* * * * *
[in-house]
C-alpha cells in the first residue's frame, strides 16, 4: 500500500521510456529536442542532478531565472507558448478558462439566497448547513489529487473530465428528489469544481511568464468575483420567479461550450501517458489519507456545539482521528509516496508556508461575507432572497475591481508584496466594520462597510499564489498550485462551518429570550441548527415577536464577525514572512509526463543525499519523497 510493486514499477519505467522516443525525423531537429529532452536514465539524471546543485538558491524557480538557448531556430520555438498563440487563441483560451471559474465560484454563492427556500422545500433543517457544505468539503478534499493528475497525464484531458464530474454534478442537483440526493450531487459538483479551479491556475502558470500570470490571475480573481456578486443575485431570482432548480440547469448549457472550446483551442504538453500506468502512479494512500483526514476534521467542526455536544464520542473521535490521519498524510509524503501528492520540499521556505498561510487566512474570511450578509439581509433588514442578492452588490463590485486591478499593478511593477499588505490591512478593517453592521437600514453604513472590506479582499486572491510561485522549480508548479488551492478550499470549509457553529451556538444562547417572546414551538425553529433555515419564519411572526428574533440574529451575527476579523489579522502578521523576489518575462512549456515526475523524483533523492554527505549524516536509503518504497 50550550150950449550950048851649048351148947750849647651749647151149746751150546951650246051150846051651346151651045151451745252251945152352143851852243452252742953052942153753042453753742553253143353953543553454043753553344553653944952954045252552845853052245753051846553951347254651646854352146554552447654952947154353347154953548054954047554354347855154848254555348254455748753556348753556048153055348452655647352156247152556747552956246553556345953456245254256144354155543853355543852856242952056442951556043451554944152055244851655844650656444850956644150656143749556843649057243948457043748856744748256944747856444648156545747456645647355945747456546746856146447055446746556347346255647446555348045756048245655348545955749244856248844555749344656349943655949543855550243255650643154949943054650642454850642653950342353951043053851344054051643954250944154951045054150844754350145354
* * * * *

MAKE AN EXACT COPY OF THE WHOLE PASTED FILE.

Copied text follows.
[in-house]
C-alpha cells in the first residue's frame, strides 16, 4: 500500500521510456529536442542532478531565472507558448478558462439566497448547513489529487473530465428528489469544481511568464468575483420567479461550450501517458489519507456545539482521528509516496508556508461575507432572497475591481508584496466594520462597510499564489498550485462551518429570550441548527415577536464577525514572512509526463543525499519523497 510493486514499477519505467522516443525525423531537429529532452536514465539524471546543485538558491524557480538557448531556430520555438498563440487563441483560451471559474465560484454563492427556500422545500433543517457544505468539503478534499493528475497525464484531458464530474454534478442537483440526493450531487459538483479551479491556475502558470500570470490571475480573481456578486443575485431570482432548480440547469448549457472550446483551442504538453500506468502512479494512500483526514476534521467542526455536544464520542473521535490521519498524510509524503501528492520540499521556505498561510487566512474570511450578509439581509433588514442578492452588490463590485486591478499593478511593477499588505490591512478593517453592521437600514453604513472590506479582499486572491510561485522549480508548479488551492478550499470549509457553529451556538444562547417572546414551538425553529433555515419564519411572526428574533440574529451575527476579523489579522502578521523576489518575462512549456515526475523524483533523492554527505549524516536509503518504497 50550550150950449550950048851649048351148947750849647651749647151149746751150546951650246051150846051651346151651045151451745252251945152352143851852243452252742953052942153753042453753742553253143353953543553454043753553344553653944952954045252552845853052245753051846553951347254651646854352146554552447654952947154353347154953548054954047554354347855154848254555348254455748753556348753556048153055348452655647352156247152556747552956246553556345953456245254256144354155543853355543852856242952056442951556043451554944152055244851655844650656444850956644150656143749556843649057243948457043748856744748256944747856444648156545747456645647355945747456546746856146447055446746556347346255647446555348045756048245655348545955749244856248844555749344656349943655949543855550243255650643154949943054650642454850642653950342353951043053851344054051643954250944154951045054150844754350145354